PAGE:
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Trump declares victory on ISIS, announces troop withdrawal from Syria

GOP senators protest the move, arguing that the Islamic State is not defeated and that the US cannot abandon its allies

DELIL SOULEIMAN/AFP/Getty Images

The Trump administration announced Wednesday that it was pulling all U.S. troops out of Syria, with the president declaring that the Islamic State had been defeated. However, just the day before the State Department had stressed that the fight against ISIS was not yet over. Since the White House's announcement, some GOP senators have publicly criticized the move.

What about Syria?

Syria has been embroiled in a civil war for nearly eight years. The Islamic State took advantage of this turmoil to take over Syrian territory in its quest to create an Islamic caliphate.

The United States currently has more than 2,000 troops in Syria as part of a campaign to defeat the Islamic State. These troops are largely engaged in training local troops who support the U.S. cause.

The U.S. has been allies in its fight by Syrian Kurds, who are now under an assault of their own from Turkey, which views all Kurds as terrorists. Turkey's repeated incursions against Kurdish strongholds in Syria have strained its relationship with the United States.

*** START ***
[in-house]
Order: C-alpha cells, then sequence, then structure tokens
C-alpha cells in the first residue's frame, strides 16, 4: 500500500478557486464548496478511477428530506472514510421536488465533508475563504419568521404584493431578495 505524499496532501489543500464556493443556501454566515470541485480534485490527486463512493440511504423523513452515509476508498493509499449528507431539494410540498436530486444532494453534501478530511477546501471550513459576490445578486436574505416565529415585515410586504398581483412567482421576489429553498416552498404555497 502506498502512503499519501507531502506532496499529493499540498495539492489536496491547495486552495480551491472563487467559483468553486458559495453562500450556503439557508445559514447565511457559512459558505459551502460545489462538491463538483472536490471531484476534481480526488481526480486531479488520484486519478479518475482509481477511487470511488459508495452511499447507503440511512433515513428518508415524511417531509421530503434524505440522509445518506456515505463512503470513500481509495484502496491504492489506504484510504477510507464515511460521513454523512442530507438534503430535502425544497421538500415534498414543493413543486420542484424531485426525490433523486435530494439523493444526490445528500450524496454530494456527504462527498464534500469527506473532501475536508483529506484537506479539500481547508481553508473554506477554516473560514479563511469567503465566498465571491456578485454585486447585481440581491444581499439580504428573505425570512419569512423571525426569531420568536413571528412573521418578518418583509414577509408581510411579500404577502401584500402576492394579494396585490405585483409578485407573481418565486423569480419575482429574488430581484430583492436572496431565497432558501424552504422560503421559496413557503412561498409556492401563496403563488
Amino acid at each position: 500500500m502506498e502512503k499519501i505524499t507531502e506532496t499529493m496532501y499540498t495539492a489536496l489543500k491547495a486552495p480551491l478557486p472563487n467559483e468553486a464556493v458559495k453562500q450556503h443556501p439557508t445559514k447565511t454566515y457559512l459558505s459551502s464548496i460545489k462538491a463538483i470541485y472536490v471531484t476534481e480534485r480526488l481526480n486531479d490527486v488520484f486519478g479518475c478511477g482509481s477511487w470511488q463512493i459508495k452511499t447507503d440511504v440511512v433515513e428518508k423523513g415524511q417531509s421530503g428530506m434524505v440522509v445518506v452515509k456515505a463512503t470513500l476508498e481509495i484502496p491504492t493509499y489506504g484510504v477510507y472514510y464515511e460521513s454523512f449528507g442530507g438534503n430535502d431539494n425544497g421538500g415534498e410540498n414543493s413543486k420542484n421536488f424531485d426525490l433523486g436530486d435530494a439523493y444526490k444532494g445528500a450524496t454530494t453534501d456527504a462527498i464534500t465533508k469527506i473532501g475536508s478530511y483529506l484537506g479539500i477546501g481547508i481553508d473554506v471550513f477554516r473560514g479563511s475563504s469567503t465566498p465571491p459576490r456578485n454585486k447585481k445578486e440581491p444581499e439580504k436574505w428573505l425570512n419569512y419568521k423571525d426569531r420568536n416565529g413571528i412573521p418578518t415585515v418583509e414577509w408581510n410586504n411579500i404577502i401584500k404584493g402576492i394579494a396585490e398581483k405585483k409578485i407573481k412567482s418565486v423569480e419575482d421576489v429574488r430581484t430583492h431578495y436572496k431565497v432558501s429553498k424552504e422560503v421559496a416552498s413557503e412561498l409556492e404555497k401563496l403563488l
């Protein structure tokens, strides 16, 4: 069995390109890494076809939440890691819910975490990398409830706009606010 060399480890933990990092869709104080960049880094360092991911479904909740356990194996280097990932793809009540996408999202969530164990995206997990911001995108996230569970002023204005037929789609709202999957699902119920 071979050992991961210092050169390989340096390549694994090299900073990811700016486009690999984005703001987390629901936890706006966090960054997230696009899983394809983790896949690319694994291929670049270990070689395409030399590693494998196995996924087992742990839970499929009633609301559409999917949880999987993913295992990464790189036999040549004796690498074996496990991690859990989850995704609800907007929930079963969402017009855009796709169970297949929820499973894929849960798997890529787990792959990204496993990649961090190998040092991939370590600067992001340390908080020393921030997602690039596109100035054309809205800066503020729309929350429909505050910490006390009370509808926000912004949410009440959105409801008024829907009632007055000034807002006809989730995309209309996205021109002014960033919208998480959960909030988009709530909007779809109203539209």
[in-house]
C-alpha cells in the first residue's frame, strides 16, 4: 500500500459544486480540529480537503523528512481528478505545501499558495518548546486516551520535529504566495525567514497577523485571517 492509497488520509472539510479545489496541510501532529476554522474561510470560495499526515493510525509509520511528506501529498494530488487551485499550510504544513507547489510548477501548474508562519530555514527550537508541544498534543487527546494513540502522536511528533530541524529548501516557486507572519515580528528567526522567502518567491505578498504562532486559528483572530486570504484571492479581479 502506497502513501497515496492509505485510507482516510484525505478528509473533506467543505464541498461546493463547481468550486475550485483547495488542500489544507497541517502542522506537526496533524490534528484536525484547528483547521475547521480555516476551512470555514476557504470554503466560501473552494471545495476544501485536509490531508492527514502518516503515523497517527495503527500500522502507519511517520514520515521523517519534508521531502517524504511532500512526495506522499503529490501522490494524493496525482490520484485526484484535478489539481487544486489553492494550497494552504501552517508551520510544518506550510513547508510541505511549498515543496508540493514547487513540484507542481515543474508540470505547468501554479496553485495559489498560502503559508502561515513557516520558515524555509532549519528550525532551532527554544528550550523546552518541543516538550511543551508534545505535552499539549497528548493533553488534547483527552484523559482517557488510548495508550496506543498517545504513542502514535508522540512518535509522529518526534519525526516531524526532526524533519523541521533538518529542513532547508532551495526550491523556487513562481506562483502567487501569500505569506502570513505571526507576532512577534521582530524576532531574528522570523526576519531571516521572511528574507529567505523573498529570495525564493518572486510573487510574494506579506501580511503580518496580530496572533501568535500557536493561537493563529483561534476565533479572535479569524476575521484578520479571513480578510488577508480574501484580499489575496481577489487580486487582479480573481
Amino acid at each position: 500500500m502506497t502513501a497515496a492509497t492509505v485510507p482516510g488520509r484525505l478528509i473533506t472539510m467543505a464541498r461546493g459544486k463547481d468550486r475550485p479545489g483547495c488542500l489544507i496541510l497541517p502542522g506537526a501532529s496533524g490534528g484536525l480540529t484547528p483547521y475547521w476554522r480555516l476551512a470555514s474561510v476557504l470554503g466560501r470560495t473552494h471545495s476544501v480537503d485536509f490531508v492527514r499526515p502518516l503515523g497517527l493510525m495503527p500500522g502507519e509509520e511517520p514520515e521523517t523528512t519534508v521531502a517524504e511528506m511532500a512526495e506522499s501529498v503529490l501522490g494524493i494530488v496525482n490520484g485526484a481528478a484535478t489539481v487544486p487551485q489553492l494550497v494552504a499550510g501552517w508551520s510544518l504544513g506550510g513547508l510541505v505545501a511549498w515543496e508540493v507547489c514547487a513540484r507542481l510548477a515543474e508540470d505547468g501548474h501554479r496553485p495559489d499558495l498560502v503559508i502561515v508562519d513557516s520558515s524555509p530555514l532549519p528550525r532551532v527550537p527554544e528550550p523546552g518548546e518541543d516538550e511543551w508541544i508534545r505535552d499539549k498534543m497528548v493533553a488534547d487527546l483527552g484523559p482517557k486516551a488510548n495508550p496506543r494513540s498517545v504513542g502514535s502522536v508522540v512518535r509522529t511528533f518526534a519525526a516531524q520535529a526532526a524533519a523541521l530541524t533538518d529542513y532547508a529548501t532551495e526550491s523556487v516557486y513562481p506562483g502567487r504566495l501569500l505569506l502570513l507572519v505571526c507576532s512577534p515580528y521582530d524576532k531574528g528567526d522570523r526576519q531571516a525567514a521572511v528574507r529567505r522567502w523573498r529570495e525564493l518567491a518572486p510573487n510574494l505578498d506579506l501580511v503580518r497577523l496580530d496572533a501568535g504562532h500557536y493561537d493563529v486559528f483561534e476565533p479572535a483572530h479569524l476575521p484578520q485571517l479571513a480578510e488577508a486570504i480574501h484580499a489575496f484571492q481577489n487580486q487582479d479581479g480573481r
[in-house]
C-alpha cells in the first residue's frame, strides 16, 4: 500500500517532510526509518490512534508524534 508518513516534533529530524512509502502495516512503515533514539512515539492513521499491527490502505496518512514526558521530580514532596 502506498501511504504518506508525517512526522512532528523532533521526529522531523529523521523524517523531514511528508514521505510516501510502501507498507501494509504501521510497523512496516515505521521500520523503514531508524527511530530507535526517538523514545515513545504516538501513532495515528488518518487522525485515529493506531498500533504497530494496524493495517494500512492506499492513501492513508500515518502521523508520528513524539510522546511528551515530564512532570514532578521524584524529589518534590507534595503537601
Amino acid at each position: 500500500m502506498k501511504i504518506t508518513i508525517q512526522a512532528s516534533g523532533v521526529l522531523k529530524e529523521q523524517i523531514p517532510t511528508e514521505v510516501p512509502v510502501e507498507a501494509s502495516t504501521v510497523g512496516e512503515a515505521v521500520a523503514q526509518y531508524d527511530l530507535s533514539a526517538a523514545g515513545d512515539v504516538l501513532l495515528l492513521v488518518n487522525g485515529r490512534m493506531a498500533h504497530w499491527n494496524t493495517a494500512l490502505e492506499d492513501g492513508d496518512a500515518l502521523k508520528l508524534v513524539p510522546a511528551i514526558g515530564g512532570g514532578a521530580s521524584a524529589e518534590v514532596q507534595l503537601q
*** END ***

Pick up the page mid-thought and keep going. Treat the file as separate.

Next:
What did Trump say?

On Wednesday, the White House announced that the U.S. is pulling all troops from Syria.

Trump has been pushing for the end of the U.S. presence in Syria for a while now. In April, the White House announced that the U.S. mission there was coming to a "rapid end." However, at the time the State Department said it was not aware of any plan to withdraw, and U.S. Kurdish allies seemed surprised.

A U.S. official told Reuters that the withdrawal was expected to take place over a period of 60 to 100 days.

Pentagon Spokeswoman Dana White said in a statement:

The Coalition has liberated the ISIS-held territory, but the campaign against ISIS is not over. We have started the process of returning U.S. troops home from Syria as we transition to the next phase of the campaign. For force protection and operational security reasons we will not provide further details. We will continue working with our partners and allies to defeat ISIS wherever it operates.

Earlier in December, the U.S. led coalition called "[a]ny reports indicating a change in the US position" in Syria "is false and designed to sow confusion and chaos," according to CNN.

Some GOP senators have criticized the move

After the announcement, Sen. Lindsey Graham (R-S.C.) released a series of tweets. In two of those tweets, he called the withdrawal "a huge Obama-like mistake." Graham said that, despite Trump's declaration, ISIS had not yet been defeated in Syria, and that a withdrawal would endanger U.S. Kurdish allies.

Sen. Marco Rubio (R-Fla.) also spoke out against the move, calling it a "terrible mistake" and a "grave error that is going to have incredible consequences, that potentially have not been fully thought through. In a Facebook video, he warned that while ISIS has been "significantly degraded" it is "not fair or wise to say it has been defeated."

One last thing…
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